Album of the Week: Japanese Breakfast, 'Jubilee'


Japanese Breakfast, 'Jubilee'
Japanese Breakfast, 'Jubilee' (Dead Oceans)

As the summer heat sets in and the white fluff of cottonwood drifts like a gas station snow globe, it feels like the world has settled into a state of abundance after the swift growth of spring. Japanese Breakfast's new album, Jubilee, finds itself in a similar position. Japanese Breakfast is the project of Michelle Zauner and this is her third album under the moniker. Following the release of 2017's sophomore effort Soft Sounds from Another Planet, Zauner spent years on the road, touring and learning from the musicians who crossed her path. With some years between releases, these lessons and the life lived while learning them had the space to culminate into a new sonic palette on Jubilee. The album opens with the glittering "Paprika," an expansive point of entry to the album with drums fit to lead a marching band, soaring horns, and lush orchestral strings. It's an invititation to the listener to dive in to the unreserved and luminescent world of Jubilee. Tight pop hooks and the guitar driven sound Japanese Breakfast mastered on their first two releases anchor the album as it finds it's way into vast aural worlds.

Lyrically, Jubilee finds Zauner exploring new territory as well. The album was written and recorded during the half year period between Zauner handing off the first draft of her memoir to the publishers and beginning the revision process. Crying in H Mart was released in April, and it largely focuses on the grief that followed Zauner's mother's passing in 2014, a theme that runs through the first two Japanese Breakfast albums as well. After centering her attention on grief, Zauner saw writing Jubilee as an opportunity to dive into the complexities of a different emotion: joy.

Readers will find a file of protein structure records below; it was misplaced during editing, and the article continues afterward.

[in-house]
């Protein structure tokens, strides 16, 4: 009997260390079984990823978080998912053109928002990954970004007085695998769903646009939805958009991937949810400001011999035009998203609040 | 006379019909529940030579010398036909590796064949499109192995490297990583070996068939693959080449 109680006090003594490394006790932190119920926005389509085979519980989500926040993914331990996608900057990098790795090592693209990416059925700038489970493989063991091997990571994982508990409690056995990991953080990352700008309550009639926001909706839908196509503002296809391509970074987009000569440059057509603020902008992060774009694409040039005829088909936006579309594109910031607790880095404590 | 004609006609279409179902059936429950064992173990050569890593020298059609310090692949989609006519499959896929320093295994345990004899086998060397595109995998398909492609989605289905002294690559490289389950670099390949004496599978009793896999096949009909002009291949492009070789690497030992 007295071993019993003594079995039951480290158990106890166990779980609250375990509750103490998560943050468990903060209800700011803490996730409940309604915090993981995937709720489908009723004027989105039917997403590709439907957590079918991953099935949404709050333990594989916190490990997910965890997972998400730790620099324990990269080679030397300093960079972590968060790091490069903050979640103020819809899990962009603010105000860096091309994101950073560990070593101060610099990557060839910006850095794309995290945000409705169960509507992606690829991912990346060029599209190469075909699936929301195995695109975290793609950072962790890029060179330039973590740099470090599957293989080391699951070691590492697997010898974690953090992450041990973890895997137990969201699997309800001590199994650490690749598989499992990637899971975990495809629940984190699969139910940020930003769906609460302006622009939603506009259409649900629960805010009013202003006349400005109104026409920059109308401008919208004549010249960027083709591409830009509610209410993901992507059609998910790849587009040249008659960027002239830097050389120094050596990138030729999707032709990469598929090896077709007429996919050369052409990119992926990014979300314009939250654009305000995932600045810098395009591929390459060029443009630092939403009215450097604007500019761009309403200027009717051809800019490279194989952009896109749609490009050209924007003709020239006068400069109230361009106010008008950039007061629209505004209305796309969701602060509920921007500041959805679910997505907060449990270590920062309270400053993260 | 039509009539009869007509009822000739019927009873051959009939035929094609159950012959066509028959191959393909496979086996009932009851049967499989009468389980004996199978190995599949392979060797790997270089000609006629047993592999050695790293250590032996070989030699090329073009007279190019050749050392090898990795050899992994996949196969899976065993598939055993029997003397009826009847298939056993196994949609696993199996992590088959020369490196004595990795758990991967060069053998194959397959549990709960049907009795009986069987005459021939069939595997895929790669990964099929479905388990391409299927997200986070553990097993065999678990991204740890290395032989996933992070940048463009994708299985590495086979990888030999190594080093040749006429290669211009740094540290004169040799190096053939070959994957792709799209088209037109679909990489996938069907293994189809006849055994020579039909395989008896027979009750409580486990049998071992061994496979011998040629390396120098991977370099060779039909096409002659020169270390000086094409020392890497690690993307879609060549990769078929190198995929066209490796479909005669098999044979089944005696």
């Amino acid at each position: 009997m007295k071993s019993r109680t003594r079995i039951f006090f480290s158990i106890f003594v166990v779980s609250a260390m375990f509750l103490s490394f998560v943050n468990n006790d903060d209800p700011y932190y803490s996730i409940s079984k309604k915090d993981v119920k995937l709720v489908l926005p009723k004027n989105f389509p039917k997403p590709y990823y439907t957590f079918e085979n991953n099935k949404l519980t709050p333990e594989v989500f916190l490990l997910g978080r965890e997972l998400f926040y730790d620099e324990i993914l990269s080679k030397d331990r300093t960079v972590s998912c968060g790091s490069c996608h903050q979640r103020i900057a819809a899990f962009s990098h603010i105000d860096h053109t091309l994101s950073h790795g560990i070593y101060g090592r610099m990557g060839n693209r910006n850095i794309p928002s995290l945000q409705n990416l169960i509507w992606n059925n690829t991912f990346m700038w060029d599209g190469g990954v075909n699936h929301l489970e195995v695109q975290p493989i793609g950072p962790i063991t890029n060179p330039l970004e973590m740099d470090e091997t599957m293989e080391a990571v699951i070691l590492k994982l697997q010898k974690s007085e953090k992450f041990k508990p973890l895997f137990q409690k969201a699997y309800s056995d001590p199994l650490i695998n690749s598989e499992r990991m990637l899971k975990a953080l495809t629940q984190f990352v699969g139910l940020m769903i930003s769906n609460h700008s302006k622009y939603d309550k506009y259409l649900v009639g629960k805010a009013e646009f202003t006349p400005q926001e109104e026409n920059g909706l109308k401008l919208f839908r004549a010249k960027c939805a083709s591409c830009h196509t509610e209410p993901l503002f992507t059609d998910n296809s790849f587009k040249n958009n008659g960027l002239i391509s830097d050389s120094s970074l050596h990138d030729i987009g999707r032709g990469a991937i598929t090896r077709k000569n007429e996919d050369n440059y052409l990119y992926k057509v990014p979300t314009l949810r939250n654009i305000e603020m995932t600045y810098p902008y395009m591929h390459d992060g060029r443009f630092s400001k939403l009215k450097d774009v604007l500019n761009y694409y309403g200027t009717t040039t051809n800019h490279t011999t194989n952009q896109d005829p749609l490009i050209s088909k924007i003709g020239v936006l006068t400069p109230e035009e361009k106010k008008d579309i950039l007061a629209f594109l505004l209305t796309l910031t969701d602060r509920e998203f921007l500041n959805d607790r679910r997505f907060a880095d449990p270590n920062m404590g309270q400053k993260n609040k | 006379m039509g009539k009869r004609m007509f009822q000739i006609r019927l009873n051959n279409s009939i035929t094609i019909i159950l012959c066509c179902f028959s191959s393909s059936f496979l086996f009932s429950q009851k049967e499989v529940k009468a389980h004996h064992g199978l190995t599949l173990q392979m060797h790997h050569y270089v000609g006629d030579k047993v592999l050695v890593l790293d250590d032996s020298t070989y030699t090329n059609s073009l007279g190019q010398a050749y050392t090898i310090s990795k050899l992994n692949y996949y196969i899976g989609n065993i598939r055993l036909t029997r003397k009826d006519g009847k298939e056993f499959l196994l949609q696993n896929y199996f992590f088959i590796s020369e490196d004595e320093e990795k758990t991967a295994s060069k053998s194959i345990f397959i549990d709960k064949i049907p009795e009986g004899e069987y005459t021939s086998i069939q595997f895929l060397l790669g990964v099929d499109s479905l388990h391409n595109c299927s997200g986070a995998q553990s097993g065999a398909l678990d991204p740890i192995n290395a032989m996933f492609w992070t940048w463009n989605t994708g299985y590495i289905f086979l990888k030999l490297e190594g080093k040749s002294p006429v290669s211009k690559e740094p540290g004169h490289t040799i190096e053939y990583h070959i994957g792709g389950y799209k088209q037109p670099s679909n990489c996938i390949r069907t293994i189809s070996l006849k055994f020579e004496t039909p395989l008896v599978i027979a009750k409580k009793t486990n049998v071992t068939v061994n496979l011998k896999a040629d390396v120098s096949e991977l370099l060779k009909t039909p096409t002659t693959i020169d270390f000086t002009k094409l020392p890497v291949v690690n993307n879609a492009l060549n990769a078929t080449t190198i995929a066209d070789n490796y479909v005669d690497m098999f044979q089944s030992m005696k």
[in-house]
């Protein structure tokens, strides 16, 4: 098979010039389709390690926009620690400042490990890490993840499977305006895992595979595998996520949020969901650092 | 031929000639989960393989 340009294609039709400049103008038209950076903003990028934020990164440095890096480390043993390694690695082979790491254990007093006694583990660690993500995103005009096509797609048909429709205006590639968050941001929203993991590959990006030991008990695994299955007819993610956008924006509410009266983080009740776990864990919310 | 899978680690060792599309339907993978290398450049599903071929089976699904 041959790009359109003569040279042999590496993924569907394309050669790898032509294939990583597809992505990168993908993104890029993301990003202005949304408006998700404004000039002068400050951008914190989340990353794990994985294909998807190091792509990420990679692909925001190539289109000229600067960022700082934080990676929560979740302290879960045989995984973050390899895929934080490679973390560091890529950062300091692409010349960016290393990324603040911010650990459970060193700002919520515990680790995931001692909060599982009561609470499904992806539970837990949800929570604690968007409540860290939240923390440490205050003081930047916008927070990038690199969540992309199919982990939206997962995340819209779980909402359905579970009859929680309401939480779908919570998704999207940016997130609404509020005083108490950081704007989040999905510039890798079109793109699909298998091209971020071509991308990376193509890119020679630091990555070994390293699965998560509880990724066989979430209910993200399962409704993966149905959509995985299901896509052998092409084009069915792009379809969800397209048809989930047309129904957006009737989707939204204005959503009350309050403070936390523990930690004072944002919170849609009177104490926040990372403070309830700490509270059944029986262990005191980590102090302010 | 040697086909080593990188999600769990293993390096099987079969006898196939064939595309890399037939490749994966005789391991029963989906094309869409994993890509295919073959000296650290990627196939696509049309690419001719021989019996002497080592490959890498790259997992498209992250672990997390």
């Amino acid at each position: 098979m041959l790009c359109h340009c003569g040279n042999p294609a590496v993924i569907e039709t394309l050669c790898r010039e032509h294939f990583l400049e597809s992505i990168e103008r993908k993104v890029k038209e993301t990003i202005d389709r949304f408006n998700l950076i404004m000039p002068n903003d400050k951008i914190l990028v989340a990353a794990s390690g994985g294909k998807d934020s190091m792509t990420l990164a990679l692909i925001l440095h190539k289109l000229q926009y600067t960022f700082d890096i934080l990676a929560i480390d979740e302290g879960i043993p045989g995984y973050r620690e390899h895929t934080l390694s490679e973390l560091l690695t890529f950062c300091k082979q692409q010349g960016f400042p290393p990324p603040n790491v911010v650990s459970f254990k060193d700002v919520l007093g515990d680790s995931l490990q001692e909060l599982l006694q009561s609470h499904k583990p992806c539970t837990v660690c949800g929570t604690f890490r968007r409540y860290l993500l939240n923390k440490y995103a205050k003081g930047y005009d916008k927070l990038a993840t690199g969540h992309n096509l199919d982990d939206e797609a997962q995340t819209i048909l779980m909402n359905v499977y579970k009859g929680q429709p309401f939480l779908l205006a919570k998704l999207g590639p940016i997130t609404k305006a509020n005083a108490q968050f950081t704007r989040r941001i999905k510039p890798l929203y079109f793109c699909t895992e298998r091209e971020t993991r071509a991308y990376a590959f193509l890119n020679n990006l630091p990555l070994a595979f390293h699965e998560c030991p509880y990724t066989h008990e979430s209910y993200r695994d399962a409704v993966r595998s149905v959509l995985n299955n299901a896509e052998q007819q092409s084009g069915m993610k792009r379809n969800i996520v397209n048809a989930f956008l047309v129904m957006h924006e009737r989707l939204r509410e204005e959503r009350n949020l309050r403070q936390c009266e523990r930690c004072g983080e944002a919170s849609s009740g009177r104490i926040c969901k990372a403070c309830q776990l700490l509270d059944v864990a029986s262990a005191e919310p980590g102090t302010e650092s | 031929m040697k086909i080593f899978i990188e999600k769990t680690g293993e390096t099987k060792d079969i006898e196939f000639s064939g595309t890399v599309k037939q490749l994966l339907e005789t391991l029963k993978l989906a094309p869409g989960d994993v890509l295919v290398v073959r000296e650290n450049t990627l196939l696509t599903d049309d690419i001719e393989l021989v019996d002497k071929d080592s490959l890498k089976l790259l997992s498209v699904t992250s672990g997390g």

While Jubilee is about joy, it's not necessarily a happy album. Zauner digs deep into the anxieties that fester when it feels joy is just out of reach and the tenuous hold it has when it feels like it can be lost. "In Hell" tells the story of a loved one at the end of their life with the aching chorus "Hell is finding someone to love and I can't see you again". "Savage Good Boy" is an infinitely catchy bop grounded in heavy piano chords describing the prospective material comforts of a well-outfitted doomsday bunker. "Kokomo, IN" ruminates on yearning, the gnawing of unrealized potential, with lilting vocals spilling sweet lines like "Passing time just popping wheelies". The album weaves together these narratives into a rich tapestry that articulates the fullness of joy. It's an emotional world that's not often given its due depth, but Zauner's wisdom and craft build the kind dimension that culminates across an entire life. Jubilee doesn't just give the listener a warm summer day, but also the feeling of shoulders glowing red from an afternoon in the sun and the dissatisfying sip of watered-down lemonade that was savored too slowly.

Jubilee is an exploration in new sounds and ideas, but it doesn't depart too much from what many Japanese Breakfast came to love the project for: a sprinkling of well-crafted hooks, poignant lyricism, and warm fuzzed out guitars. Stretching outward and looking inwards, it's a radiant journey through intricacies both personal and universal, a gracious turn of the seasons filtered through the eyes of an uncommonly keen observer.

External Link

Japanese Breakfast - official site

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    Japanese Breakfast 2021 press photo (Peter Ash Lee)

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